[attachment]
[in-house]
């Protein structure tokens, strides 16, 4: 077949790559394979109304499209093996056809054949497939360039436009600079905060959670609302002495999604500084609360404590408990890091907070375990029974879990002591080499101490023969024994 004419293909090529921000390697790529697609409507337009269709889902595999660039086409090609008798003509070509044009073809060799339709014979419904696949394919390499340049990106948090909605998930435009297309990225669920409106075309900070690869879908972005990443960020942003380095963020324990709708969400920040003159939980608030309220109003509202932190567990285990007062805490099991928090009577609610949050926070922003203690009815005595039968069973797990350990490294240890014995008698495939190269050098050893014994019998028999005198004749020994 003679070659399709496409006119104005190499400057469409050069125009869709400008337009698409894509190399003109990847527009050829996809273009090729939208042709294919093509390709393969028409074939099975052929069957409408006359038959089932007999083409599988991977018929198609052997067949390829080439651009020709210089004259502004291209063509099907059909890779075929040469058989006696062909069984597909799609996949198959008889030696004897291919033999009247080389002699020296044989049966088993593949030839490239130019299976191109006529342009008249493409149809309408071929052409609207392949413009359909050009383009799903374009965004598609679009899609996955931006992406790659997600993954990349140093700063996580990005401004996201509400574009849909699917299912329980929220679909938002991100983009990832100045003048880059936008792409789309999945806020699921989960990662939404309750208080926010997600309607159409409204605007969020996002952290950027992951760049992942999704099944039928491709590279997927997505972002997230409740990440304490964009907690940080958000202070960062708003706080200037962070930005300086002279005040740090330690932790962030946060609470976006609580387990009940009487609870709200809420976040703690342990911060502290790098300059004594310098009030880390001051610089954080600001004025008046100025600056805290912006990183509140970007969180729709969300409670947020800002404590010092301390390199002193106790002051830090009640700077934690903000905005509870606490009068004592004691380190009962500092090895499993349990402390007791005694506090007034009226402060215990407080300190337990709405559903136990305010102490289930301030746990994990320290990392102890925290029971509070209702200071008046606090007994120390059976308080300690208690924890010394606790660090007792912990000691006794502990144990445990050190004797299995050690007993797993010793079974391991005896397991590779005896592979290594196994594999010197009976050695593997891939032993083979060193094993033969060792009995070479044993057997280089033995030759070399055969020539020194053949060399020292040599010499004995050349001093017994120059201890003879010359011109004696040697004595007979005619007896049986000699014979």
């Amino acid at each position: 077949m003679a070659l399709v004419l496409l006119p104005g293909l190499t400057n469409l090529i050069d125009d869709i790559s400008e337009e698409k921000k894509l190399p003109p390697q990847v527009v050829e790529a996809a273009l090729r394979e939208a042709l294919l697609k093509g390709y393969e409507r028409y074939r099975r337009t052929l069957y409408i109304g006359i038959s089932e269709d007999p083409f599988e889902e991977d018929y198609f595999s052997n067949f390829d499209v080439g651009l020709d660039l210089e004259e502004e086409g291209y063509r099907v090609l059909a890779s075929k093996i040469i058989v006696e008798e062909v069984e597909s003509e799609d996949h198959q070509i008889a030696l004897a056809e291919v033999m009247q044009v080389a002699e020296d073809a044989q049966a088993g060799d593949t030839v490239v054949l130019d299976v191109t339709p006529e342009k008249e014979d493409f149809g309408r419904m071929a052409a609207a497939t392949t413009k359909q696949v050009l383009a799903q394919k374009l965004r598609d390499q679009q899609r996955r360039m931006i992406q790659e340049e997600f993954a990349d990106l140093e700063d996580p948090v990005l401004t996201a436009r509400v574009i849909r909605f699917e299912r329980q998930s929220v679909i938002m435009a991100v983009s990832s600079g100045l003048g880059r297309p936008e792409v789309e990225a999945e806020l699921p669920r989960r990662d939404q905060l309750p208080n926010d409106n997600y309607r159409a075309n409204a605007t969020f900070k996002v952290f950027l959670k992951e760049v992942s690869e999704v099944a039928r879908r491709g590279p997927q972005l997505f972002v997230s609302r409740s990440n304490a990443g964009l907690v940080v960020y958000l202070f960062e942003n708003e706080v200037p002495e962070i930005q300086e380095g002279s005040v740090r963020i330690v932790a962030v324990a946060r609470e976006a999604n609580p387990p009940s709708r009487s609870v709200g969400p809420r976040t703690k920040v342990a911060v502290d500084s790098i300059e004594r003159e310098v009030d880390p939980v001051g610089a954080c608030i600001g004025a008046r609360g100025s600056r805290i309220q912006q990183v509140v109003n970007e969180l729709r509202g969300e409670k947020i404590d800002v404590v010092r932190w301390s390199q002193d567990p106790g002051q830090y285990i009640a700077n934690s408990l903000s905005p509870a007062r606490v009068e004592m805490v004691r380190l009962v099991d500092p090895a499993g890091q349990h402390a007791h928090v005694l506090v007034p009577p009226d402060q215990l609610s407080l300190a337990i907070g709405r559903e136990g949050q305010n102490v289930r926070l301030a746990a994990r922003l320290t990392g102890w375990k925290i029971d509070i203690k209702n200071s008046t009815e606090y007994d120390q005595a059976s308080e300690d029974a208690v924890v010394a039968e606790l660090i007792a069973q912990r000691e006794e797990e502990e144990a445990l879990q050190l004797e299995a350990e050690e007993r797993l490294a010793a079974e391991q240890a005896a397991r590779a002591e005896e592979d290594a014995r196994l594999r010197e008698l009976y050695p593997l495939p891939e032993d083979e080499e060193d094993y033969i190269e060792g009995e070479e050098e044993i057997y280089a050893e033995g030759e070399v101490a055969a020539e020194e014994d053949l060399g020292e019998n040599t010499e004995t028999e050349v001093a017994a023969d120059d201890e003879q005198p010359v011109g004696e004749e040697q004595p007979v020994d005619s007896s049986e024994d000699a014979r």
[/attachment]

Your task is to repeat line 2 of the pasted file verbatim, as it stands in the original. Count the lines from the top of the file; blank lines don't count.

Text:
């Protein structure tokens, strides 16, 4: 077949790559394979109304499209093996056809054949497939360039436009600079905060959670609302002495999604500084609360404590408990890091907070375990029974879990002591080499101490023969024994 004419293909090529921000390697790529697609409507337009269709889902595999660039086409090609008798003509070509044009073809060799339709014979419904696949394919390499340049990106948090909605998930435009297309990225669920409106075309900070690869879908972005990443960020942003380095963020324990709708969400920040003159939980608030309220109003509202932190567990285990007062805490099991928090009577609610949050926070922003203690009815005595039968069973797990350990490294240890014995008698495939190269050098050893014994019998028999005198004749020994 003679070659399709496409006119104005190499400057469409050069125009869709400008337009698409894509190399003109990847527009050829996809273009090729939208042709294919093509390709393969028409074939099975052929069957409408006359038959089932007999083409599988991977018929198609052997067949390829080439651009020709210089004259502004291209063509099907059909890779075929040469058989006696062909069984597909799609996949198959008889030696004897291919033999009247080389002699020296044989049966088993593949030839490239130019299976191109006529342009008249493409149809309408071929052409609207392949413009359909050009383009799903374009965004598609679009899609996955931006992406790659997600993954990349140093700063996580990005401004996201509400574009849909699917299912329980929220679909938002991100983009990832100045003048880059936008792409789309999945806020699921989960990662939404309750208080926010997600309607159409409204605007969020996002952290950027992951760049992942999704099944039928491709590279997927997505972002997230409740990440304490964009907690940080958000202070960062708003706080200037962070930005300086002279005040740090330690932790962030946060609470976006609580387990009940009487609870709200809420976040703690342990911060502290790098300059004594310098009030880390001051610089954080600001004025008046100025600056805290912006990183509140970007969180729709969300409670947020800002404590010092301390390199002193106790002051830090009640700077934690903000905005509870606490009068004592004691380190009962500092090895499993349990402390007791005694506090007034009226402060215990407080300190337990709405559903136990305010102490289930301030746990994990320290990392102890925290029971509070209702200071008046606090007994120390059976308080300690208690924890010394606790660090007792912990000691006794502990144990445990050190004797299995050690007993797993010793079974391991005896397991590779005896592979290594196994594999010197009976050695593997891939032993083979060193094993033969060792009995070479044993057997280089033995030759070399055969020539020194053949060399020292040599010499004995050349001093017994120059201890003879010359011109004696040697004595007979005619007896049986000699014979």